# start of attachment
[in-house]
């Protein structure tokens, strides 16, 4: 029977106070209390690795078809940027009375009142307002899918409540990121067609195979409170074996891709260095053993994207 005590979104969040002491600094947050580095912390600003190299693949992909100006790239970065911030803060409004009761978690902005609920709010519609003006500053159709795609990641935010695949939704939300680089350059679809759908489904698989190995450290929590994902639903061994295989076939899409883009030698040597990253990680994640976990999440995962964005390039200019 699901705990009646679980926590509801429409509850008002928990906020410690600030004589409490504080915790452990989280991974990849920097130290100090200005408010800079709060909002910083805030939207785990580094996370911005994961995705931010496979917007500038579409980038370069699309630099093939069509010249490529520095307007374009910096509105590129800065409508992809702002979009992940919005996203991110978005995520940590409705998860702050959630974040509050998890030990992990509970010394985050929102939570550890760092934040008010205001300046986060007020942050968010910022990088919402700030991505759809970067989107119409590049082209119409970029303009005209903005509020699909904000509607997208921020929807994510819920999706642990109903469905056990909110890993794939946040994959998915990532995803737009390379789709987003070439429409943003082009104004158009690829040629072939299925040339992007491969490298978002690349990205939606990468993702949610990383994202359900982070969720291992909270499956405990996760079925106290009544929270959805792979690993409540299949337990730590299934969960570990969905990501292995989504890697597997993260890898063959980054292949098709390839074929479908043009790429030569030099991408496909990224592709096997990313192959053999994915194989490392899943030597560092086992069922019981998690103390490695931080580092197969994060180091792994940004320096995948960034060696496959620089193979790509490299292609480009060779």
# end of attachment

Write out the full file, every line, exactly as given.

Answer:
[in-house]
């Protein structure tokens, strides 16, 4: 029977106070209390690795078809940027009375009142307002899918409540990121067609195979409170074996891709260095053993994207 005590979104969040002491600094947050580095912390600003190299693949992909100006790239970065911030803060409004009761978690902005609920709010519609003006500053159709795609990641935010695949939704939300680089350059679809759908489904698989190995450290929590994902639903061994295989076939899409883009030698040597990253990680994640976990999440995962964005390039200019 699901705990009646679980926590509801429409509850008002928990906020410690600030004589409490504080915790452990989280991974990849920097130290100090200005408010800079709060909002910083805030939207785990580094996370911005994961995705931010496979917007500038579409980038370069699309630099093939069509010249490529520095307007374009910096509105590129800065409508992809702002979009992940919005996203991110978005995520940590409705998860702050959630974040509050998890030990992990509970010394985050929102939570550890760092934040008010205001300046986060007020942050968010910022990088919402700030991505759809970067989107119409590049082209119409970029303009005209903005509020699909904000509607997208921020929807994510819920999706642990109903469905056990909110890993794939946040994959998915990532995803737009390379789709987003070439429409943003082009104004158009690829040629072939299925040339992007491969490298978002690349990205939606990468993702949610990383994202359900982070969720291992909270499956405990996760079925106290009544929270959805792979690993409540299949337990730590299934969960570990969905990501292995989504890697597997993260890898063959980054292949098709390839074929479908043009790429030569030099991408496909990224592709096997990313192959053999994915194989490392899943030597560092086992069922019981998690103390490695931080580092197969994060180091792994940004320096995948960034060696496959620089193979790509490299292609480009060779």